1
$\begingroup$

A vehicle moving with some velocity on a rough horizontal road finally comes to rest after its engine has been turned off. Intuitively, it seems a vehicle with greater mass would stop first because it would experience a greater friction force, but if we go by the work-energy theorem as follows, it's clear that the distance covered does not depend on the vehicle's mass at all:

$$K.E_{final} - K.E_{initial} = W_{friction}$$

$$KE_{final}=0\\ KE_{initial}=\frac12MV^2\\ W_{friction}=\mu Mgd\\ \text{Therefore, }d=\frac{v^2}{2\mu g}$$

Is my notion valid?

$\endgroup$
  • 1
    $\begingroup$ Learn some $LATEX$ to write mathematical equations at [here](meta.math.stackexchange.com/questions/5020/mathjax-basic-tutorial-and-quick-reference) $\endgroup$ – RE60K Jul 10 '14 at 8:16
  • $\begingroup$ A heavier vehicle of the same dimensions will coast farther than a lighter vehicle. Both experience the same force from drag, but a heavier vehicle is less affected by it. There is no sliding friction because they use wheels and greater mass increases static friction with the tires on the road, which improves traction and distance travelled. $\endgroup$ – Jim Jul 10 '14 at 14:56
1
$\begingroup$

This is admittedly a late answer. Hopefully it will clear up some of the confusion.

If you ignore aerodynamic drag, ignore that the coefficient of rolling friction varies with load, and ignore a number of other factors such as friction between the axle and the bearings that support it, then yes, stopping time / stopping distance is independent of vehicle load. This is completely unrealistic reasoning.

Things get a bit more complex if you don't ignore those factors. Consider a pickup with or without a load of dirt. I'll start by assuming a constant coefficient of drag and by ignoring everything but aerodynamic drag. The only horizontal force acting on the vehicle is drag, and that is strictly proportional to velocity. Per these assumptions, a fully loaded pickup and empty pickup moving at the same speed suffer exactly the same drag force. Since acceleration is inversely proportional to mass, the loaded pickup takes longer to come to rest than the empty pickup.

Most people drive their pickups with the tailgate closed and the bed uncovered. This makes for a rather non-aerodynamic vehicle. Some people solve this by replacing the tailgate with an open mesh net, others solve this by adding a bed cover. I'll assume a typical pickup owner who hasn't done either. Filling the bed with dirt makes the vehicle more aerodynamic. This decrease in the coefficient of drag will make the loaded pickup take even longer to come to a stop than the simple analysis above.

The above ignores friction between the tires and the road. There will be a significant increase in contact area between tire and road after filling the pickup with dirt. This increased contact area increases the coefficient of rolling friction. This will act to make the loaded vehicle come to rest more quickly than the empty vehicle. Whether the loaded pickup has a longer or shorter stopping distance than the empty truck depends on which of aerodynamic drag or rolling friction predominate.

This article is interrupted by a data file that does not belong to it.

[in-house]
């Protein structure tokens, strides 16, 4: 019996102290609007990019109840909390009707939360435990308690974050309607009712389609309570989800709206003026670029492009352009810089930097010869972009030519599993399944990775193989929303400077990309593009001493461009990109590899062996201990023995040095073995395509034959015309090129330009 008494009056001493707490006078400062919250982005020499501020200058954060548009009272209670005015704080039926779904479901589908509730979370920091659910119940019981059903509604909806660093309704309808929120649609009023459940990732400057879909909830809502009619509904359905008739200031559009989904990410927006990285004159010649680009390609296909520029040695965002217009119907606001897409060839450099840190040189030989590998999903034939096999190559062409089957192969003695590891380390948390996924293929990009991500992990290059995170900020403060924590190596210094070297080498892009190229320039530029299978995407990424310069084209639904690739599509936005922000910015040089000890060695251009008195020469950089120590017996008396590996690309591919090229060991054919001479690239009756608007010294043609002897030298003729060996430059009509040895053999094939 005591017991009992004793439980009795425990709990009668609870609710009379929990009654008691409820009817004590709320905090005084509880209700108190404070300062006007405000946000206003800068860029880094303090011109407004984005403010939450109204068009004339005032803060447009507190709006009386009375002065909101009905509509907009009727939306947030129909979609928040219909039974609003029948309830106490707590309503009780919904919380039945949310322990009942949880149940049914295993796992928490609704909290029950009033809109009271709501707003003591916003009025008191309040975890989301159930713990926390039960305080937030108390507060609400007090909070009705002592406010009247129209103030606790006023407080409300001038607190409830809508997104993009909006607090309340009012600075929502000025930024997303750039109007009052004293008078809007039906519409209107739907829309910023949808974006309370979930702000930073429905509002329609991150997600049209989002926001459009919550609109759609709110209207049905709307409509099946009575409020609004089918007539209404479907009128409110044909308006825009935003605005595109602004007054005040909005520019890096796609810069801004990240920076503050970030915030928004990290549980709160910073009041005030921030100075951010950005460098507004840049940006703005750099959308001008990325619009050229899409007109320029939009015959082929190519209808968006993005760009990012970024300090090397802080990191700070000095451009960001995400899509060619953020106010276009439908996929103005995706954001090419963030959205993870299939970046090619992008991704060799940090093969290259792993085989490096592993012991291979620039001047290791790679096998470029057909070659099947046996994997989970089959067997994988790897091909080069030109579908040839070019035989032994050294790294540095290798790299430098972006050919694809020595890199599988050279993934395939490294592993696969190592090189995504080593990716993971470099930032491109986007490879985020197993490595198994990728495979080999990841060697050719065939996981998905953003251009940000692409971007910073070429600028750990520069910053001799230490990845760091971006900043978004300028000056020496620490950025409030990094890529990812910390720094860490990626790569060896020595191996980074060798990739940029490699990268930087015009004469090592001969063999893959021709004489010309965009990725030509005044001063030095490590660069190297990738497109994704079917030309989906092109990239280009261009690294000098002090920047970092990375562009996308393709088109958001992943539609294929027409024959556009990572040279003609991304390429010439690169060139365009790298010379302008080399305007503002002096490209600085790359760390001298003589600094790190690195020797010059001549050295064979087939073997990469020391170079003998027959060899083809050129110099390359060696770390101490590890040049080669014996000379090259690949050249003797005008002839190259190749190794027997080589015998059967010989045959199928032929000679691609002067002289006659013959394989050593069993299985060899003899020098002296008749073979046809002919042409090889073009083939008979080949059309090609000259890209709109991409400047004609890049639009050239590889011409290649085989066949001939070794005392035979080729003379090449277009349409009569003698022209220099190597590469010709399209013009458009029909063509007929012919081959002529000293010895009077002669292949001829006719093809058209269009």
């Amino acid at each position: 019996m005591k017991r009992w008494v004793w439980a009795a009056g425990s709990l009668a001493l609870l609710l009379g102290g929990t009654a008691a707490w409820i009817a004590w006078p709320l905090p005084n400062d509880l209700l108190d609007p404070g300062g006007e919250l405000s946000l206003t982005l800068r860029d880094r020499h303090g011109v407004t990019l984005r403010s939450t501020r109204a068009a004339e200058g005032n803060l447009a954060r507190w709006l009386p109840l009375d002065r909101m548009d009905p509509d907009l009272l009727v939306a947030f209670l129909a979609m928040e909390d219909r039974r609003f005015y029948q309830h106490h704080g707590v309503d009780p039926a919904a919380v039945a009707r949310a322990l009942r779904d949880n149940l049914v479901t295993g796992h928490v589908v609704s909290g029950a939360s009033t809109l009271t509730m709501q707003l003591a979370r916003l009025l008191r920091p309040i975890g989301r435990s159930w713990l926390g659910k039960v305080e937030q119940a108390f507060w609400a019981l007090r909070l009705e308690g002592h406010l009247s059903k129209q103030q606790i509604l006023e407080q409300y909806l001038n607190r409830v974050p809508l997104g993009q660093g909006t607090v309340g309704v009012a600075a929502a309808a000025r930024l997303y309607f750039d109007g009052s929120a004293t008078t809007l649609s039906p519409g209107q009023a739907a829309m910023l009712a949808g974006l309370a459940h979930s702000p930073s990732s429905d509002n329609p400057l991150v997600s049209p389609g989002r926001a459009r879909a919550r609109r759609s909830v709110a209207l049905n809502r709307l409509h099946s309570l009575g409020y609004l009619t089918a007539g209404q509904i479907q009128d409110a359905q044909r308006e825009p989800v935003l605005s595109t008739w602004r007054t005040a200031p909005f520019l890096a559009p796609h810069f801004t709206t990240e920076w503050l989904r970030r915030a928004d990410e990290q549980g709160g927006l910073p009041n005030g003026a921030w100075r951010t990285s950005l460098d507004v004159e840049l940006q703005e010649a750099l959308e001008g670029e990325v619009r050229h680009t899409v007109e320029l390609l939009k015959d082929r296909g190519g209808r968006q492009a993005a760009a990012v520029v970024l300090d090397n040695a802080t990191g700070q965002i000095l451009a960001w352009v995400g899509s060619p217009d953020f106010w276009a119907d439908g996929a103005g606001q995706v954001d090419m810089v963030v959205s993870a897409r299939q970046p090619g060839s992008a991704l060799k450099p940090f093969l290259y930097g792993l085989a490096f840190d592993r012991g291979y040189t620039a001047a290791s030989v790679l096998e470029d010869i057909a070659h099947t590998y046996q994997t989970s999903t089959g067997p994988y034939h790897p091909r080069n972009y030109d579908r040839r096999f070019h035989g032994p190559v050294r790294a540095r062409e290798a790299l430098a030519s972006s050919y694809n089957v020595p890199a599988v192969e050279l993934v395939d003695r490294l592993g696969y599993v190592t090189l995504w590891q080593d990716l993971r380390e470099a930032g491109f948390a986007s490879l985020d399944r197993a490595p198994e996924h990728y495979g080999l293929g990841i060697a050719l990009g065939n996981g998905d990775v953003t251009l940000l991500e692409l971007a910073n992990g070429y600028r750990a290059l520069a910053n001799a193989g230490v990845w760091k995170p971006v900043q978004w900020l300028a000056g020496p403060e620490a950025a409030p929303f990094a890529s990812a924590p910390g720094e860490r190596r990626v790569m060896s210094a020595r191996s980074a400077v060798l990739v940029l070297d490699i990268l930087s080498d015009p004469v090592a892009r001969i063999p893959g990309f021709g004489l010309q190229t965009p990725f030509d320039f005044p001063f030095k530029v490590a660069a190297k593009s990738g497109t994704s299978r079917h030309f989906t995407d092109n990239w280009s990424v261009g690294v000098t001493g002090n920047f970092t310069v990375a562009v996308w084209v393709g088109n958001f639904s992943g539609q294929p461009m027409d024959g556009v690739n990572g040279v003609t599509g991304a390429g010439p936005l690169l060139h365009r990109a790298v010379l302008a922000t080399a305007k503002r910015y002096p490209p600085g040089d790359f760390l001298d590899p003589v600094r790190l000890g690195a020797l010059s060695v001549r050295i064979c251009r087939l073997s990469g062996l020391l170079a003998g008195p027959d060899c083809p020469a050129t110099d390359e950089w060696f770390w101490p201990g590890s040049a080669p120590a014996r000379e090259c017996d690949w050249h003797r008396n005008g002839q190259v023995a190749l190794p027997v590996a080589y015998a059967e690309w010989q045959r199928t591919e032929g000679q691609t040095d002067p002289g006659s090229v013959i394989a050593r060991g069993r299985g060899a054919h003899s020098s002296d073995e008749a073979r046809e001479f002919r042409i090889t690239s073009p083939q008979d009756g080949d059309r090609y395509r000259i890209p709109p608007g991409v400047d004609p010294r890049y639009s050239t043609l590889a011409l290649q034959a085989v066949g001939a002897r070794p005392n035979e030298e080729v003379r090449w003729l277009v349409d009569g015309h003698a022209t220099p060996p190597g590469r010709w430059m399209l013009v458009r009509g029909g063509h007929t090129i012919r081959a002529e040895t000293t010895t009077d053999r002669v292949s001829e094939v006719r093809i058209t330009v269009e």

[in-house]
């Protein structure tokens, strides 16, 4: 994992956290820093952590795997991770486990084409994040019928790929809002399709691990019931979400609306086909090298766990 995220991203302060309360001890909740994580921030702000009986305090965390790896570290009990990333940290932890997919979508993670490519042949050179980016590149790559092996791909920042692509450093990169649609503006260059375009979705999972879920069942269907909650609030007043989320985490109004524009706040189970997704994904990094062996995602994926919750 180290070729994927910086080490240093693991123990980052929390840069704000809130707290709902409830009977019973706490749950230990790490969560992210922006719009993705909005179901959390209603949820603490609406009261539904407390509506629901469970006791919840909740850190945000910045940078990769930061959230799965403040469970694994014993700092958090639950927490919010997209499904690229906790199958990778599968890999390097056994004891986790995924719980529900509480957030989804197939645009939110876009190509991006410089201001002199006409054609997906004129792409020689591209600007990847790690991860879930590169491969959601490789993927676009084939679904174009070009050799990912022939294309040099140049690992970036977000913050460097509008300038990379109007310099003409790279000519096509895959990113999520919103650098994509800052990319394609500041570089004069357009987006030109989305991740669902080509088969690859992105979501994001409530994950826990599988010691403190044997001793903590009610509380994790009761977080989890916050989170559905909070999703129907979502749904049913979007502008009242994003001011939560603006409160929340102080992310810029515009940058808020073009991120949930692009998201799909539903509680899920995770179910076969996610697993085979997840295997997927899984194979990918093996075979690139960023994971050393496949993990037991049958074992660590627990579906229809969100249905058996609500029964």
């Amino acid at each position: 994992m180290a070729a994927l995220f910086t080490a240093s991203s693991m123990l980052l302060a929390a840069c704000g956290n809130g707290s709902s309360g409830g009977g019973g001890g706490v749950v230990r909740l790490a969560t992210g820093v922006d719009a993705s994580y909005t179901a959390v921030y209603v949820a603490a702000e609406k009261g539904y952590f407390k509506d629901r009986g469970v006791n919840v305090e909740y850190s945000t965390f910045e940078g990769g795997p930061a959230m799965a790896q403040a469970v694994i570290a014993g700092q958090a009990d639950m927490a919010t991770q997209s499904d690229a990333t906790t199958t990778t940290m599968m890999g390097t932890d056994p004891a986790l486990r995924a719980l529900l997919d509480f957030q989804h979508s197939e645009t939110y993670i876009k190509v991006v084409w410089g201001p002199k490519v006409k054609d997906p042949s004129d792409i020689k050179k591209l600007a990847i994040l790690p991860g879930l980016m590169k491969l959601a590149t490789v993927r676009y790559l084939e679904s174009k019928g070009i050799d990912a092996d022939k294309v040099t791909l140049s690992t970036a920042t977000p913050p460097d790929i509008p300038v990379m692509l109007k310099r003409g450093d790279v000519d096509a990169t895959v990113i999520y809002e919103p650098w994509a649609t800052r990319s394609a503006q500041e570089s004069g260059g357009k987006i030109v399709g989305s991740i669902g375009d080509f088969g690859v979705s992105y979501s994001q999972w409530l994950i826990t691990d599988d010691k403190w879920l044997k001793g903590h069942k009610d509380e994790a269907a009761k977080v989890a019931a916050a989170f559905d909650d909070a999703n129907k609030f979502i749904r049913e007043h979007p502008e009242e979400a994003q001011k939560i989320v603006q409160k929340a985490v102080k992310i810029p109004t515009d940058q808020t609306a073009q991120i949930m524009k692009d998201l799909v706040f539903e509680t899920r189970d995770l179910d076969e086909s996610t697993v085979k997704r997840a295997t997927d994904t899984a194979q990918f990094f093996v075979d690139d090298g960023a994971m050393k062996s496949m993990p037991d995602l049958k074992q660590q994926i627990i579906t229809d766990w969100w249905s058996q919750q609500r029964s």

Anyone who has hauled a load of dirt with a pickup should know they need to reinflate the tires after taking on that load. Driving with a heavy load and tires squished flat to the ground is a good recipe for trouble. Reinflating the tires so that the contact area is more or less the same as it was prior to taking on the load reduces the coefficient of rolling friction. This makes drag and rolling friction work in concert with one another. The loaded truck takes a good deal more time or distance to come to a stop than does the empty truck.


Similar concerns sometimes come into play during the launch of a rocket. Rockets with a high thrust to weight ratio oftentimes need to coast for a while between the shutdown of one stage and the ignition of the next. When that's the case, the separation of the burnt-out stage doesn't occur when the stage shutdowns. That separation instead is delayed until shortly before the next stage is supposed to ignite. Keeping the burnt-out stage attached until the last minute reduces drag acceleration by a considerable margin.

| cite | improve this answer | |
$\endgroup$
  • $\begingroup$ Late, but equally helpful. Thanks, David. $\endgroup$ – Swami Sep 14 '14 at 11:48
0
$\begingroup$

Your intituition is totally different because ennumerous forces change the situation from the ideal situation predicted by work enrgy theorem, some of them are: Air Drag/Friction, Rotational Friction due to differences in size of tyres, different aerodynamic effects due to different body design.. etc.

| cite | improve this answer | |
$\endgroup$
  • $\begingroup$ You mean to say- it would certainly depend on mass as well besides other factors? $\endgroup$ – Swami Jul 10 '14 at 7:59
  • $\begingroup$ @Swami yes but intiution about greater force is wrong because even if the force is large, the mass will be compensatorily high to cancel effect of high force, and you'll result in equal acceleration; after all acceleration decides the motion $\endgroup$ – RE60K Jul 10 '14 at 8:08
  • $\begingroup$ That's still not very clear to me. $\endgroup$ – Swami Jul 10 '14 at 8:14
  • $\begingroup$ In a ideal world with only friction and gravity, distance will be same.Not will it be same in "our" real world. $\endgroup$ – RE60K Jul 10 '14 at 8:17
  • 1
    $\begingroup$ I'm not completely convinced. Suppose the only friction involved is between tire and road. Unless that force is a linear function of vehicle weight, the mass (and hence momentum) of the vehicle will matter. $\endgroup$ – Carl Witthoft Jul 10 '14 at 12:02

Your Answer

By clicking “Post Your Answer”, you agree to our terms of service, privacy policy and cookie policy

Not the answer you're looking for? Browse other questions tagged or ask your own question.